Symmetric States Requiring System Asymmetry

Takashi Nishikawa*, Adilson E. Motter

*Corresponding author for this work

Research output: Contribution to journalArticlepeer-review

41 Scopus citations

Abstract

Spontaneous synchronization has long served as a paradigm for behavioral uniformity that can emerge from interactions in complex systems. When the interacting entities are identical and their coupling patterns are also identical, the complete synchronization of the entire network is the state inheriting the system symmetry. As in other systems subject to symmetry breaking, such symmetric states are not always stable. Here, we report on the discovery of the converse of symmetry breaking - the scenario in which complete synchronization is not stable for identically coupled identical oscillators but becomes stable when, and only when, the oscillator parameters are judiciously tuned to nonidentical values, thereby breaking the system symmetry to preserve the state symmetry. Aside from demonstrating that diversity can facilitate and even be required for uniformity and consensus, this suggests a mechanism for convergent forms of pattern formation in which initially asymmetric patterns evolve into symmetric ones.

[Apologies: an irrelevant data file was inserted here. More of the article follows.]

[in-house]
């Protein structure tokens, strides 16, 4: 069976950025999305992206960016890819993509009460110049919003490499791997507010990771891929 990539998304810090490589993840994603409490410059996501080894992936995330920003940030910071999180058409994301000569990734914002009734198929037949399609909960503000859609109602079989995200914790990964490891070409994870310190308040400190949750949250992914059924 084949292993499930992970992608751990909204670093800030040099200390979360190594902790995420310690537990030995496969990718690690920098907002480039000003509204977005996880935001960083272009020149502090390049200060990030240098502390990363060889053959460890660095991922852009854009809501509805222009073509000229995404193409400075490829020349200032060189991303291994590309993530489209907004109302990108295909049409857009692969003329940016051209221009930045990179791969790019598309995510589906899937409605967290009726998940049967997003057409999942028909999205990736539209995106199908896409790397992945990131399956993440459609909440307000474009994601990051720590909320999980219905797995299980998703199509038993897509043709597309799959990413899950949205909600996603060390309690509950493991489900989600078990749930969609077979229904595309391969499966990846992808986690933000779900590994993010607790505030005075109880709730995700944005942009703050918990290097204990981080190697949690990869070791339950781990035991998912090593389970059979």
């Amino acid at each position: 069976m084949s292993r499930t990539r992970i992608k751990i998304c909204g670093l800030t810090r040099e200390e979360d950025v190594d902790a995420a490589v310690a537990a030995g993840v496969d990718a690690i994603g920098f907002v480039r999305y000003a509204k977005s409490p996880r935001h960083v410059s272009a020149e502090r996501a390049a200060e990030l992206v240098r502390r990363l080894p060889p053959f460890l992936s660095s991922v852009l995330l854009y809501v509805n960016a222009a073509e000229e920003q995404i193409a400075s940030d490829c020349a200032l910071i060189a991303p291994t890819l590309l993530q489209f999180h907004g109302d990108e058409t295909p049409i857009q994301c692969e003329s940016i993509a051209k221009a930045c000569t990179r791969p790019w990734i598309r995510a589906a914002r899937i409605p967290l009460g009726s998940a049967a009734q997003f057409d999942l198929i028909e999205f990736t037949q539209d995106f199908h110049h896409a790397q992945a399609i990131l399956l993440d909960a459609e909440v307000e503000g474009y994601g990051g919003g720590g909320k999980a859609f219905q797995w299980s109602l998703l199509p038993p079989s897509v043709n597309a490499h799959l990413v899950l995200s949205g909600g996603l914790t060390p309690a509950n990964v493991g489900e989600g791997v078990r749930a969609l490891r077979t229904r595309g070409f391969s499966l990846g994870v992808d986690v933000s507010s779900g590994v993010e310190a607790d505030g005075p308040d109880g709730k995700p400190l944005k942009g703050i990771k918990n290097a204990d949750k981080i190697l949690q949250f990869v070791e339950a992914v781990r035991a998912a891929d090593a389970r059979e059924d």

Original languageEnglish (US)
Article number114101
JournalPhysical review letters
Volume117
Issue number11
DOIs
StatePublished - Sep 7 2016

ASJC Scopus subject areas

  • Physics and Astronomy(all)

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